Later, in another location, older images of the “gift-giver” from both church history and folklore – – notably “St Nicholas” and “Sinterklaas” – – merged with the British character “Father Christmas”.  This merger produced a character known to Britons and Americans as “Santa Claus”.  As an example, in Washington Irving’s “History of New York” (1809), “Sinterklaas” was Americanized into “Santa Claus” (a name first used in the American press in 1773); however, this image portrays Santa Claus without  his bishop’s apparel (Can you guess why?!).  So, in Great Briton and the United States, Santa Claus was at first pictured as a thick-bellied Dutch sailor with a pipe in a green winter coat.  Washington Irving’s book was a satire of the Dutch culture of New York of his era; and much of this satirical portrait is his joking invention.

With all this information in mind, let’s not forget the REAL HERO of the CHRISTinMASS Season:

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(Information from Wikipedia)

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Quote of the Day:

 

“John the Baptist was supposed to point the way to the Christ.  He was just the voice, not the Messiah.  So everybody’s ‘calling’ has dignity to it – – and God seems to know better than we do what is in us that needs to be called forth.” ~  James Green 

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Today’s reflection: John the Baptist preaches repentance, baptizing in the region of the Jordan.  Ready to get wet?

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(NAB Luke 3:1-6)  1 In the fifteenth year of the reign of Tiberius Caesar, when Pontius Pilate was governor of Judea, and Herod was tetrarch of Galilee, and his brother Philip tetrarch of the region of Ituraea and Trachonitis, and Lysanias was tetrarch of Abilene, 2 during the high priesthood of Annas and Caiaphas, the word of God came to John the son of Zechariah in the desert.  3 He went throughout [the] whole region of the Jordan, proclaiming a baptism of repentance for the forgiveness of sins, 4as it is written in the book of the words of the prophet Isaiah:  “A voice of one crying out in the desert: ‘Prepare the way of the Lord, make straight his paths.  5 Every valley shall be filled and every mountain and hill shall be made low.  The winding roads shall be made straight, and the rough ways made smooth, 6 and all flesh shall see the salvation of God.’”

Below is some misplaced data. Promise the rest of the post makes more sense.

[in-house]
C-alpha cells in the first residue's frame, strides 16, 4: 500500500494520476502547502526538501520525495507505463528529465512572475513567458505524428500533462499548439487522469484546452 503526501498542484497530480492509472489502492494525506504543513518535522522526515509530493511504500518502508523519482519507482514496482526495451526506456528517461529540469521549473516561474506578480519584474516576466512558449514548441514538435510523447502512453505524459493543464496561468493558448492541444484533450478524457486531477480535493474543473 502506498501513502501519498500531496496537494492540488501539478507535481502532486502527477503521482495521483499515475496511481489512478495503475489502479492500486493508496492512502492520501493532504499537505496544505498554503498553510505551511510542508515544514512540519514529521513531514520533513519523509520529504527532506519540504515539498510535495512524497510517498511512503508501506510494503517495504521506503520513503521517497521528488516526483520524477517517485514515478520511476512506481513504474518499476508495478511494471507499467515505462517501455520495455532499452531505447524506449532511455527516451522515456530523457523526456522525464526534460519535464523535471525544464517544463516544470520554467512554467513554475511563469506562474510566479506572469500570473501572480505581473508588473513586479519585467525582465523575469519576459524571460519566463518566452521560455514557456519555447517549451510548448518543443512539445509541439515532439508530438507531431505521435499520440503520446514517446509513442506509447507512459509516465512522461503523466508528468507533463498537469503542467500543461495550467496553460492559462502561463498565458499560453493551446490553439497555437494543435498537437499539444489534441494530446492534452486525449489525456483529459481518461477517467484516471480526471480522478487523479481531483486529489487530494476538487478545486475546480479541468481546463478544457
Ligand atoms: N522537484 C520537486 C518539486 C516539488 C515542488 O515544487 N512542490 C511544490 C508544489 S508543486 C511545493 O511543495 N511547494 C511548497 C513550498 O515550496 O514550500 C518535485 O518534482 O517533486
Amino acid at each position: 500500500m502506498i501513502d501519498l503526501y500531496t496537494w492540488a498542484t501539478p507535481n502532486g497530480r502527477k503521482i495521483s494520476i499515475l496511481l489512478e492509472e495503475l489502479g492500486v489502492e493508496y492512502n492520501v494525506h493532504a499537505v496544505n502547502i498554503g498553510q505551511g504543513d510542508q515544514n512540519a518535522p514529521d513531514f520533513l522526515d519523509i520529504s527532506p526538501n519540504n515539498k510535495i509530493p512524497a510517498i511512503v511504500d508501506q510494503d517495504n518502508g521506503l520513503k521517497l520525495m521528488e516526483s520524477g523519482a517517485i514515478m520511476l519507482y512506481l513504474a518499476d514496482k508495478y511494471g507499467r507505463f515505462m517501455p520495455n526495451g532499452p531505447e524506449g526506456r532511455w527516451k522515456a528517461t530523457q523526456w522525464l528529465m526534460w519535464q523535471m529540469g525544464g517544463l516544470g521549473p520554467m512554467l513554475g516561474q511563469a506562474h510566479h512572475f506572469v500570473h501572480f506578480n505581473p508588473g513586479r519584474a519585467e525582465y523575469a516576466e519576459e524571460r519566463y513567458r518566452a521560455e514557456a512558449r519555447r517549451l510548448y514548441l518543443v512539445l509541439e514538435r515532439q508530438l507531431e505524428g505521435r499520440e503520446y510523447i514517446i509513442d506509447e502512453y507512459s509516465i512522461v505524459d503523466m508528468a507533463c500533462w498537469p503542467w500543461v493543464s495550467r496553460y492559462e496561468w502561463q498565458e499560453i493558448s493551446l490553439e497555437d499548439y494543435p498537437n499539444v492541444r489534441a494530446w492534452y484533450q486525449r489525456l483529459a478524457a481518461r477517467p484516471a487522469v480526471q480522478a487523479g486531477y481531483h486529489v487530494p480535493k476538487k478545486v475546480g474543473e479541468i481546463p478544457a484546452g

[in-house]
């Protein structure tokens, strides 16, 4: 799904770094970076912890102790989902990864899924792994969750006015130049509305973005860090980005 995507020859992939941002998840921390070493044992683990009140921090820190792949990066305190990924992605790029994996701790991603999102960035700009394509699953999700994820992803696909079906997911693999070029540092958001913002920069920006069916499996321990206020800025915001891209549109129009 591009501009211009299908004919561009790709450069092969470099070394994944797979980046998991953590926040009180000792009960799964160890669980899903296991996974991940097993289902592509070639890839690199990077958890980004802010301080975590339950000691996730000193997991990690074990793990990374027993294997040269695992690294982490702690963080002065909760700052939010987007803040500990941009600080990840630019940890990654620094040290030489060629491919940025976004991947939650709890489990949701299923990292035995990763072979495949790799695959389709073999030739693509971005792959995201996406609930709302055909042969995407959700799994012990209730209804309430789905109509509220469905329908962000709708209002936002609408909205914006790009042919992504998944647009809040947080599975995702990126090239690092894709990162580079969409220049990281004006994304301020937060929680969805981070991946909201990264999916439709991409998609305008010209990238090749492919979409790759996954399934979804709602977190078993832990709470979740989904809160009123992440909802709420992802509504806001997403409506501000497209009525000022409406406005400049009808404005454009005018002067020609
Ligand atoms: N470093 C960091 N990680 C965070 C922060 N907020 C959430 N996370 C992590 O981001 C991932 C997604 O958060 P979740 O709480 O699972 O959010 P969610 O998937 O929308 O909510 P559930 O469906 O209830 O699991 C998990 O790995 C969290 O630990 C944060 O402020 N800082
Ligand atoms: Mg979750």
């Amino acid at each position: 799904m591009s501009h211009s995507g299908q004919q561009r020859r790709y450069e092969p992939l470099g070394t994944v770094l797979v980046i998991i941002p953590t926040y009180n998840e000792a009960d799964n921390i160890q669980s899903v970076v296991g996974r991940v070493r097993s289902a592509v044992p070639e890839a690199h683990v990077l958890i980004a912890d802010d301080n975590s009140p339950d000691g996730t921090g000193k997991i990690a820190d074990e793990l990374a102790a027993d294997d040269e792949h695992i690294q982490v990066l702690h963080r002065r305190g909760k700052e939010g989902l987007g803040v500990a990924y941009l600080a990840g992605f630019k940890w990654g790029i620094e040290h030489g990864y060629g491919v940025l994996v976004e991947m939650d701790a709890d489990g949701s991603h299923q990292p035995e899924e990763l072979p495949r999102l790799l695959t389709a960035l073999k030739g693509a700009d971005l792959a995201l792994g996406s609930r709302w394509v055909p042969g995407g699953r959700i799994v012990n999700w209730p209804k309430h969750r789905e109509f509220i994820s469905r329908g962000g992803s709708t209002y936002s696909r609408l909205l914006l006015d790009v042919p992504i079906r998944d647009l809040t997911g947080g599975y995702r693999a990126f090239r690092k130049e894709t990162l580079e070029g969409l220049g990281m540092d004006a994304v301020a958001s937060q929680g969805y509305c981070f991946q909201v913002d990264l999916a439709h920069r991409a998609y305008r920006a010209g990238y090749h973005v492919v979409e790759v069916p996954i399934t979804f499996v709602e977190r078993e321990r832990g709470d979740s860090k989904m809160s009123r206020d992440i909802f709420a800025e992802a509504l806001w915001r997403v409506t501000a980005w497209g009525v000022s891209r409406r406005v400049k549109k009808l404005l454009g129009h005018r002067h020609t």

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G. Reflectionospel Reflection:

 

This Sunday and next, our Gospel readings invite us to consider John the Baptist’s relationship to Jesus.  John the Baptist is part of the tradition of the great prophets, preaching repentance* and reform* to the people of Israel.  To affirm this, Luke purposely quotes – – at length – – from the prophet Isaiah.

**       (The process or “repentance”, and the beginning of “reform”, is a four stage, step-by-step, process:

1)    Acknowledging faults and endeavors to give a lesser good, or something harmful – – IS SIN!
2)    Confessing what you did (or DO), and what you are not happy about.
3)    Believing in God’s IMMEDIATE mercy and forgiveness.
4)     Receiving – – through faith – – the confidence’s in God’s faithfulness to forgive.)